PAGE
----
Inyang Amos was charged via a superseding indictment with 10 counts of mortgage fraud through interstate wire, one count of engaging in a monetary transaction involving criminally derived property and two counts of aggravated identity theft. He allegedly devised and executed the fraudulent scheme from 2003 through 2006 in which 15 residences were purchased and resulted in a loss totaling $400,000 to various mortgage lenders he worked with. Inyang would recruit others in order to have money lent to them by mortgage lenders and appearing to them as a person in the “real estate business.” Single family homes were the primary target and promising financial terms lured in his victims. If found guilty of these charge, he faces a max of 20 years in prison on each count of mortgage fraud, 10 years for the transaction count and minimum of 2 years for each aggravated identity theft count. A Federal district court judge will be responsible for the sentencing.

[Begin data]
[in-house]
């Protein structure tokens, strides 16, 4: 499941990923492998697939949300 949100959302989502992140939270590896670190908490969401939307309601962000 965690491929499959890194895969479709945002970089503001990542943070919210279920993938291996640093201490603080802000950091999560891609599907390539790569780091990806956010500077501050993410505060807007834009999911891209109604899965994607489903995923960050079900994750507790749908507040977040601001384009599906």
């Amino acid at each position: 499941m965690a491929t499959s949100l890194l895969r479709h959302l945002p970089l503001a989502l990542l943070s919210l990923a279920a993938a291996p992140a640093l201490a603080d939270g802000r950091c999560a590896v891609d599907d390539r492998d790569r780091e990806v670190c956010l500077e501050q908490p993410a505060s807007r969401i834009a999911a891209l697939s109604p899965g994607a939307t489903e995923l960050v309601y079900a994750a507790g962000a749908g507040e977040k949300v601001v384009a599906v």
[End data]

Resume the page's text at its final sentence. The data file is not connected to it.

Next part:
A white collar offense can also lead to civil lawsuits filed by the government or the persons who were allegedly victimized by the crime. Unlike in a criminal case, the accused in a civil lawsuit does not have the right to remain silent, and they may be obligated to testify at their own trial. An attorney will not be appointed for them if they cannot afford one on their own.
Attorney Ralph Behr, Fort Lauderdale, is 1 of only 14 attorneys in Broward County who is board certified as an arbitrator for the Financial Industry Regulatory Authority (FINRA). FINRA regulates and enforces all securities laws that affect Stock Brokerage firms, the NY Stock Exchange, dealers, and all areas of securities law. Attorney Ralph Behr has years of legal experience in successfully defending white collar cases in the state of Florida. He is also a board certified criminal trial attorney who has spent over 30 years aggressively defending thousands of clients in all areas of criminal law.